RicelandMeadows


Second Time Around

balage2017

August 3, 2017

The second cutting hay had grown thick and lush. This field was an almost pure stand of red clover. It was just beginning to blossom. It was a beautiful stand. I hired a local Amish man to mow, bale and wrap this crop. There was also another seven acres of trefoil in an adjoining field. He did indeed accomplish the work. He did a good job in a timely fashion.

My Amish friend is of a “new order” sect. They are allowed to use tractors and modern equipment according to his church and their beliefs. I watched him from the porch as I continue to recover from my knee surgery. It was an oxymoron! My big draft horses are standing in the barn, waiting to work. This man was zipping around my field, over the space of two days, with well over $70,000.00 worth of equipment. All of my hay tools together cost less than his mower!

The bales wrapped in singles will be easy to feed. This high protein hay will take the place of grain in my grassfed beef. The sweet smelling bales are a real treat for the cows. They really boost their diets in the dark, cold days of winter. We will move these bales closer to the feedlot in a few days, once we make a place for them.

To make good baleage, first you need a good crop. The hay/grass is cut and left to wilt in the sun. It is baled the very next day, sometimes even the same day. The high moisture content in the bales ferments after it is wrapped preserving the high quality forage. I am pleased to hay the bales in my feed inventory, but doubt that I will ever lay out the cash needed to buy the necessary equipment to make them on my own. This is a job that is better to hire done.

Our crazy wet weather patterns do make it a challenge to make dry hay. You have to really “make hay when the sun shines!” All other work comes to a stand still and dry hay becomes your only focus. You push yourself, the hay and even, in my case, the horses as I rake and fluff the hay to dry before it rains. Making these “wet” bales is a great option, but for now it is not cost effective for me, on our small farm, to own the equipment ourselves.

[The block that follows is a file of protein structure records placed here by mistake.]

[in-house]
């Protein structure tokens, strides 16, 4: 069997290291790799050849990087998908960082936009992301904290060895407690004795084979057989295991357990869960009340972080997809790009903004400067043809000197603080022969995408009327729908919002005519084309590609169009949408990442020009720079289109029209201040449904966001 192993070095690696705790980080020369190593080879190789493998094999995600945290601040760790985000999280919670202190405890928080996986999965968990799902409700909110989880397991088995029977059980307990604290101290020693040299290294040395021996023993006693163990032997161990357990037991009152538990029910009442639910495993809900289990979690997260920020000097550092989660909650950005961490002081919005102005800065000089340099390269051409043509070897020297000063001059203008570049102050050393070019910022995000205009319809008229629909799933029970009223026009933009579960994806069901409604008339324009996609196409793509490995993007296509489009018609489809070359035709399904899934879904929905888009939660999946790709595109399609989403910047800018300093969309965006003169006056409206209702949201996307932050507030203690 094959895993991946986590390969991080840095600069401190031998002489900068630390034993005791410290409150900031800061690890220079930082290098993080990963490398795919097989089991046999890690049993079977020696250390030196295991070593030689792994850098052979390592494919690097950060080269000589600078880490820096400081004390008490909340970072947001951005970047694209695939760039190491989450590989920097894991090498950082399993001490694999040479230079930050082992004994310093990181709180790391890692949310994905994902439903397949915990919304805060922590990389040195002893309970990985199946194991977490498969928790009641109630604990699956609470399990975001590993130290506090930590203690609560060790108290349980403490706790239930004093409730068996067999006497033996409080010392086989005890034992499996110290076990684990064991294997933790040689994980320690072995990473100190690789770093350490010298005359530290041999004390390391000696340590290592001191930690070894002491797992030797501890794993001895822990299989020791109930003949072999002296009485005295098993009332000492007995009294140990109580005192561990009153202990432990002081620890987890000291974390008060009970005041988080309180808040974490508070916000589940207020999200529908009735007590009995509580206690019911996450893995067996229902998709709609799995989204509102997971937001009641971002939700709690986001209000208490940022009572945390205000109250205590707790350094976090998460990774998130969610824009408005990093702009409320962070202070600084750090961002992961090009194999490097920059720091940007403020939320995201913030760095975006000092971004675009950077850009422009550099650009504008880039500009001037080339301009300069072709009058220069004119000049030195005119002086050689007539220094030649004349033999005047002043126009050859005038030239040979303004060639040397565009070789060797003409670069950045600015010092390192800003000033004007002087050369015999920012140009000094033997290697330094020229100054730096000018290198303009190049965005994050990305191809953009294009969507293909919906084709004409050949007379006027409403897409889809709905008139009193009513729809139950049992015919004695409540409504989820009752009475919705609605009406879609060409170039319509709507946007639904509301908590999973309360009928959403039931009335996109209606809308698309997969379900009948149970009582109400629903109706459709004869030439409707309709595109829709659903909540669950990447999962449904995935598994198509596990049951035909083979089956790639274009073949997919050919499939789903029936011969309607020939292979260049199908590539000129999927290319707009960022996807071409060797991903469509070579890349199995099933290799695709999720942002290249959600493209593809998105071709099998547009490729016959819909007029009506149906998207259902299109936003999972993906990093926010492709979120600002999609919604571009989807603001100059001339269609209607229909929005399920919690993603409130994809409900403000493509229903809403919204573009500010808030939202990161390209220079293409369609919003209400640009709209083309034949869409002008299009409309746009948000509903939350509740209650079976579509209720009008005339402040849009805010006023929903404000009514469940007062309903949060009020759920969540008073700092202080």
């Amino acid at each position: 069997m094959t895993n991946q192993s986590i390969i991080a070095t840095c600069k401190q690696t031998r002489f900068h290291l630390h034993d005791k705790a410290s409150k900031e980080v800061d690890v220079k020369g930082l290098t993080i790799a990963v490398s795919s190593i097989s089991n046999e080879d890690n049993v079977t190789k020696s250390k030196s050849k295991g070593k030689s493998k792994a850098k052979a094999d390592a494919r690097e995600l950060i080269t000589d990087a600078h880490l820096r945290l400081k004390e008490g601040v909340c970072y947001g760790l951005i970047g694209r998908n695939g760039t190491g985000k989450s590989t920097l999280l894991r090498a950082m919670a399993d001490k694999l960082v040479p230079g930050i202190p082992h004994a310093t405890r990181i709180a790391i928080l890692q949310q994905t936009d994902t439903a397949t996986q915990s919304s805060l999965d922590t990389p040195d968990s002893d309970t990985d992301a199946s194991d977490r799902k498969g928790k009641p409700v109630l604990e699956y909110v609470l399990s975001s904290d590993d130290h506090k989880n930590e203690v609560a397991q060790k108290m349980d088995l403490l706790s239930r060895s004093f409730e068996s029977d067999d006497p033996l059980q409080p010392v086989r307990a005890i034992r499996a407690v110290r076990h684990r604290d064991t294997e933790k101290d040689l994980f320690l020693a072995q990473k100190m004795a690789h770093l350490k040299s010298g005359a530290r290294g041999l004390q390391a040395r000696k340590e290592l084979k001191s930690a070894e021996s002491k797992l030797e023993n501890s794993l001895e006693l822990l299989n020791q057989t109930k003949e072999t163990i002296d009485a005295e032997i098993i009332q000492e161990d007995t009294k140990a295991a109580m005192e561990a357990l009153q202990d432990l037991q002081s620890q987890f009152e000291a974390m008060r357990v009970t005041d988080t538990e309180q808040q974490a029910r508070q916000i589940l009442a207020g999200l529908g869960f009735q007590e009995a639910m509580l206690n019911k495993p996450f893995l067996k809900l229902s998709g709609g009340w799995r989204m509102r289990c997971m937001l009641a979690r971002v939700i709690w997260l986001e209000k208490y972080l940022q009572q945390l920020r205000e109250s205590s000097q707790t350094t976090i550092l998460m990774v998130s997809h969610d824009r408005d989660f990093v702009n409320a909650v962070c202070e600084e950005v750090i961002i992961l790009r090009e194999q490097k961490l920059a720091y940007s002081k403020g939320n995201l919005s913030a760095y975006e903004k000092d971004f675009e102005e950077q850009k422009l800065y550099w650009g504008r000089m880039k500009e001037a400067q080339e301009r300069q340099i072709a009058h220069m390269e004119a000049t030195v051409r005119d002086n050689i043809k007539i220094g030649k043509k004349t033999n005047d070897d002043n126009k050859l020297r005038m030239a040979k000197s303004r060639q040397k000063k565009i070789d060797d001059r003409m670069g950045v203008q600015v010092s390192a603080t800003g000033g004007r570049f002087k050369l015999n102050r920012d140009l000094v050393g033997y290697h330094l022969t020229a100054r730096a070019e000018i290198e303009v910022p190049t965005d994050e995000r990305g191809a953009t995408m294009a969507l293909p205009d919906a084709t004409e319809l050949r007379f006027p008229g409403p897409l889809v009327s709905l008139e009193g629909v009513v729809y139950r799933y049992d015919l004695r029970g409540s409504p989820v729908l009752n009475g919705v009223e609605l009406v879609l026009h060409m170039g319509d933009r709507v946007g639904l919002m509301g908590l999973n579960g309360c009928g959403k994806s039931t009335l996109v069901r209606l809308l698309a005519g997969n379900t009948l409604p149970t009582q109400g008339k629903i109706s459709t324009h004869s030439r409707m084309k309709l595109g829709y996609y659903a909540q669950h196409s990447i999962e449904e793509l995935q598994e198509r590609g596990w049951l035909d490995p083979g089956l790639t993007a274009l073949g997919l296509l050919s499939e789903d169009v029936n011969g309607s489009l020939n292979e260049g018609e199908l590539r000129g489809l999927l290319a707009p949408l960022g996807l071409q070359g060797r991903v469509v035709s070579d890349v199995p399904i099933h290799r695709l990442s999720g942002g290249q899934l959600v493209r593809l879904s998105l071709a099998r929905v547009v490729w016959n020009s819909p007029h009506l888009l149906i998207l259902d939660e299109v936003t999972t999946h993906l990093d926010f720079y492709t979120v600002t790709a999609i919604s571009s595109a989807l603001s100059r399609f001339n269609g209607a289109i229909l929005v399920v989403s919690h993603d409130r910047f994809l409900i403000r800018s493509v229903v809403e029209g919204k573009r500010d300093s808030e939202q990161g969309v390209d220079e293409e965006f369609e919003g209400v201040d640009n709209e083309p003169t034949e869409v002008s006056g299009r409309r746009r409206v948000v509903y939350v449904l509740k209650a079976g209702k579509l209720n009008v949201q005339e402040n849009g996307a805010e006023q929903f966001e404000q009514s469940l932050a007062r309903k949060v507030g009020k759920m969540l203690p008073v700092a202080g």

It was fun to watch the bales being made. My grandson enjoyed it too. Things like watching bales being wrapped, big mowers hogging down 13 foot of hay at a time, or a speedy baler rolling out round bales in rapid succession never gets old for guys like he and I….But I will say, we both much prefer to work with horses…a little slower? Perhaps….but much more cost efficient!



Going Green!
May 3, 2017, 10:51 pm
Filed under: May 2017 | Tags: , , , , , , , ,

goingreen517

May 3, 2017

This field is out behind my pig barn. It is where my small sheep flock spent the winter. It was my idea to keep them close, give them shelter and have them work for me all winter. By working, I mean they were eating grass. The grass was under the snow some of the winter. In spring, they kept it in check so as not to get too far ahead of me during the spring flush. I didn’t expect to see the hay growing as fast as it is this year, but man was this ever a good idea.

I make mostly “dry” hay. I need the hot sun to wilt, then cure the hay. The sun and even the dry dirt, sucks the moisture out of the drying grass. When the hay ripens in early June, its not often anymore that we have the drying days needed to make nice hay. Many farmers, including me, have to make baleage or wet wrapped in plastic bales. This makes great livestock feed. It is silage. The problem is, silage should not be fed to horses.

The sheep eating the grasses and clovers has slowed this field down a bit. It is hard to tell however, because the recent rain, hot humid weather and balanced soil is making this hay grow like mad! It is a good problem, but may put the push on once good hay making weather gets here. The sheep are currently in another hayfield knocking it back some. They are up to their necks in lush grass. The ewes are in milk….the baby lambs think they are in heaven. They are growing very, very well!

It is hard to believe that this early in May we have grass this lush, this tall and this beautiful shade of green. I am pleased with my little grassland farm. I’m not fighting the mud. The oats are up. The animals are grazing. The horses and all the livestock are on pasture. It is a wonderful year so far. It’s easy for me to see that going green is truly a wonderful thing!



Hay… Man!
June 13, 2016, 8:01 pm
Filed under: June 2016 | Tags: , , , , ,

baleage

June 13, 2016

That is exactly what I have been doing, hay man! I hired my neighbor to make baleage from 3 small fields this year. We made 65, 2200 pound bales and wrapped them for winter feeding. The clover mixed hay had some spelt in it too. The spelt was left behind because I must have had my combine fan open too far, so blew seed back on to the ground. It grew nicely, so why not make feed out of it. I am sure the cows will relish this come winter.

After a breakdown with my hay mower, my friend Ron “baled” me out. He came and mowed for me with his mower. Thank goodness or I would be way behind. I also would have missed my opportunity to have my bales wrapped. This machine is on the go constantly, you snooze, you lose! Well, this time I won!

After a very long day of tractor work, it felt real good to be working with the horses today. We raked eight acres of dry hay for baling tomorrow. They did well as usual. The flies were almost absent. The sun was bright, but the outside temperature was cool. A nice breeze blew on man, horses and hay. I will sleep good tonight.

rake22016